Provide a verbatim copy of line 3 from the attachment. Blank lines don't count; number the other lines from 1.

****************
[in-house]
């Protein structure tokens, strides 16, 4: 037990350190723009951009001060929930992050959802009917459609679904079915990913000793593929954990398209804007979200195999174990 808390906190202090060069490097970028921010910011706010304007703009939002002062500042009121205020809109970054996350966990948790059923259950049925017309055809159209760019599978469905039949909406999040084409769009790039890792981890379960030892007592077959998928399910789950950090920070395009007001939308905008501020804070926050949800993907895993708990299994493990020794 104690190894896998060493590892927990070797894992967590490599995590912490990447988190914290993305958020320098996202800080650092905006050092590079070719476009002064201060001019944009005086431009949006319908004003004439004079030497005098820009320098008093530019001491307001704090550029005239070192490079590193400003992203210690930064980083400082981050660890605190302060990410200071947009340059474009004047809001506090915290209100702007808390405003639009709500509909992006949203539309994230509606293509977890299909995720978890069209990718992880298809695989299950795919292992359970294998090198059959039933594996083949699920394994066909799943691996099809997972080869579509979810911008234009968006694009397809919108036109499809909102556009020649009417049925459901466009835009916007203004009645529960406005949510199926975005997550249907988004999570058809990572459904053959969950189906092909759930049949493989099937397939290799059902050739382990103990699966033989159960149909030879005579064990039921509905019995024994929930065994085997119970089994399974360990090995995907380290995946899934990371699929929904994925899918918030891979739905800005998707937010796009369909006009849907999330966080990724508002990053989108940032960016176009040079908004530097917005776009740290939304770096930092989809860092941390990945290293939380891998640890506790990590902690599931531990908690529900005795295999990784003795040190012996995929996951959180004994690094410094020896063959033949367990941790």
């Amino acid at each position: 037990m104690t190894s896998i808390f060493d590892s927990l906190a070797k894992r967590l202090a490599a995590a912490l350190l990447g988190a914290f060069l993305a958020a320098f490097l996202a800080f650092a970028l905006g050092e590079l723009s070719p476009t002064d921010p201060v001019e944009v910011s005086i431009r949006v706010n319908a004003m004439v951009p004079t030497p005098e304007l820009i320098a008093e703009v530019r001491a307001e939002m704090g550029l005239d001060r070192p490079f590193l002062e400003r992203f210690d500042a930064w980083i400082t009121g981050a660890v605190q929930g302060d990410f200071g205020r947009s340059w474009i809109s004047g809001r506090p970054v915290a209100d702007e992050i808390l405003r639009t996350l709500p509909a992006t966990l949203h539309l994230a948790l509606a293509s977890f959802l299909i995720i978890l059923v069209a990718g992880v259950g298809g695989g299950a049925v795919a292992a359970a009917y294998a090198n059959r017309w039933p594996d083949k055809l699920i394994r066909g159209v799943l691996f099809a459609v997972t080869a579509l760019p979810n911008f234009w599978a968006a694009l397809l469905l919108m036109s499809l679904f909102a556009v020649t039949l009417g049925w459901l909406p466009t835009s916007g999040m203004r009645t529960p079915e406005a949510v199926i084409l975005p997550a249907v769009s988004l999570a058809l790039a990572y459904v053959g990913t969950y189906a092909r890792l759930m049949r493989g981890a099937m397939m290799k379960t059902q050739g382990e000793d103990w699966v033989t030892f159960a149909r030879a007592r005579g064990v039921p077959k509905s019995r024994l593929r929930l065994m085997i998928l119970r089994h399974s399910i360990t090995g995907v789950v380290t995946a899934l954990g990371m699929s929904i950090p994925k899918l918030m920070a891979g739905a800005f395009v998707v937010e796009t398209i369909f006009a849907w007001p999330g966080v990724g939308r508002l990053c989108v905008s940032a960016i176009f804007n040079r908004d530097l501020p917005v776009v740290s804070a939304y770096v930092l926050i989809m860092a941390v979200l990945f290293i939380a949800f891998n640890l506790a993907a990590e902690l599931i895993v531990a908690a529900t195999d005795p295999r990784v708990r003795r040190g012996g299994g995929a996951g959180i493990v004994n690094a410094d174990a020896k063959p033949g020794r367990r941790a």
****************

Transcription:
């Amino acid at each position: 037990m104690t190894s896998i808390f060493d590892s927990l906190a070797k894992r967590l202090a490599a995590a912490l350190l990447g988190a914290f060069l993305a958020a320098f490097l996202a800080f650092a970028l905006g050092e590079l723009s070719p476009t002064d921010p201060v001019e944009v910011s005086i431009r949006v706010n319908a004003m004439v951009p004079t030497p005098e304007l820009i320098a008093e703009v530019r001491a307001e939002m704090g550029l005239d001060r070192p490079f590193l002062e400003r992203f210690d500042a930064w980083i400082t009121g981050a660890v605190q929930g302060d990410f200071g205020r947009s340059w474009i809109s004047g809001r506090p970054v915290a209100d702007e992050i808390l405003r639009t996350l709500p509909a992006t966990l949203h539309l994230a948790l509606a293509s977890f959802l299909i995720i978890l059923v069209a990718g992880v259950g298809g695989g299950a049925v795919a292992a359970a009917y294998a090198n059959r017309w039933p594996d083949k055809l699920i394994r066909g159209v799943l691996f099809a459609v997972t080869a579509l760019p979810n911008f234009w599978a968006a694009l397809l469905l919108m036109s499809l679904f909102a556009v020649t039949l009417g049925w459901l909406p466009t835009s916007g999040m203004r009645t529960p079915e406005a949510v199926i084409l975005p997550a249907v769009s988004l999570a058809l790039a990572y459904v053959g990913t969950y189906a092909r890792l759930m049949r493989g981890a099937m397939m290799k379960t059902q050739g382990e000793d103990w699966v033989t030892f159960a149909r030879a007592r005579g064990v039921p077959k509905s019995r024994l593929r929930l065994m085997i998928l119970r089994h399974s399910i360990t090995g995907v789950v380290t995946a899934l954990g990371m699929s929904i950090p994925k899918l918030m920070a891979g739905a800005f395009v998707v937010e796009t398209i369909f006009a849907w007001p999330g966080v990724g939308r508002l990053c989108v905008s940032a960016i176009f804007n040079r908004d530097l501020p917005v776009v740290s804070a939304y770096v930092l926050i989809m860092a941390v979200l990945f290293i939380a949800f891998n640890l506790a993907a990590e902690l599931i895993v531990a908690a529900t195999d005795p295999r990784v708990r003795r040190g012996g299994g995929a996951g959180i493990v004994n690094a410094d174990a020896k063959p033949g020794r367990r941790a």